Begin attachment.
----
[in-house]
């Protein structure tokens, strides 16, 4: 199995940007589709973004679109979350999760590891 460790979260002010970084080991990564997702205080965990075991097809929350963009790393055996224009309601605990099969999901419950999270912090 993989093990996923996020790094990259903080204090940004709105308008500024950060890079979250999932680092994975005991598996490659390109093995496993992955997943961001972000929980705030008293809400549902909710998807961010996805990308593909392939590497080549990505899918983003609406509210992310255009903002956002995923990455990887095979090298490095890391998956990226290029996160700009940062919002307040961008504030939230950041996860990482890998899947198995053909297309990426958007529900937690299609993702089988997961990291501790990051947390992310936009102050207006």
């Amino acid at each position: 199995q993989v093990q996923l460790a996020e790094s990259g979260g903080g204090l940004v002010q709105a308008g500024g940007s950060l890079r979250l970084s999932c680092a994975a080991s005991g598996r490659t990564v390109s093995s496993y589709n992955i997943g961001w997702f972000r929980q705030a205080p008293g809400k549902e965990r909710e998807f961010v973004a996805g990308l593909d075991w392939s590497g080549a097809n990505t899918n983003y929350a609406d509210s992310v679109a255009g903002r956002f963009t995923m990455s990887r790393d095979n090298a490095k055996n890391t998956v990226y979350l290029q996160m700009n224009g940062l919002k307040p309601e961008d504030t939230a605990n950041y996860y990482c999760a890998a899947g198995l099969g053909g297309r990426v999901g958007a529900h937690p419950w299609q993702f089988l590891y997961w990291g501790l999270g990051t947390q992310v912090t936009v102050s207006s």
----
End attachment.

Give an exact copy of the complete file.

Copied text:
[in-house]
């Protein structure tokens, strides 16, 4: 199995940007589709973004679109979350999760590891 460790979260002010970084080991990564997702205080965990075991097809929350963009790393055996224009309601605990099969999901419950999270912090 993989093990996923996020790094990259903080204090940004709105308008500024950060890079979250999932680092994975005991598996490659390109093995496993992955997943961001972000929980705030008293809400549902909710998807961010996805990308593909392939590497080549990505899918983003609406509210992310255009903002956002995923990455990887095979090298490095890391998956990226290029996160700009940062919002307040961008504030939230950041996860990482890998899947198995053909297309990426958007529900937690299609993702089988997961990291501790990051947390992310936009102050207006």
């Amino acid at each position: 199995q993989v093990q996923l460790a996020e790094s990259g979260g903080g204090l940004v002010q709105a308008g500024g940007s950060l890079r979250l970084s999932c680092a994975a080991s005991g598996r490659t990564v390109s093995s496993y589709n992955i997943g961001w997702f972000r929980q705030a205080p008293g809400k549902e965990r909710e998807f961010v973004a996805g990308l593909d075991w392939s590497g080549a097809n990505t899918n983003y929350a609406d509210s992310v679109a255009g903002r956002f963009t995923m990455s990887r790393d095979n090298a490095k055996n890391t998956v990226y979350l290029q996160m700009n224009g940062l919002k307040p309601e961008d504030t939230a605990n950041y996860y990482c999760a890998a899947g198995l099969g053909g297309r990426v999901g958007a529900h937690p419950w299609q993702f089988l590891y997961w990291g501790l999270g990051t947390q992310v912090t936009v102050s207006s």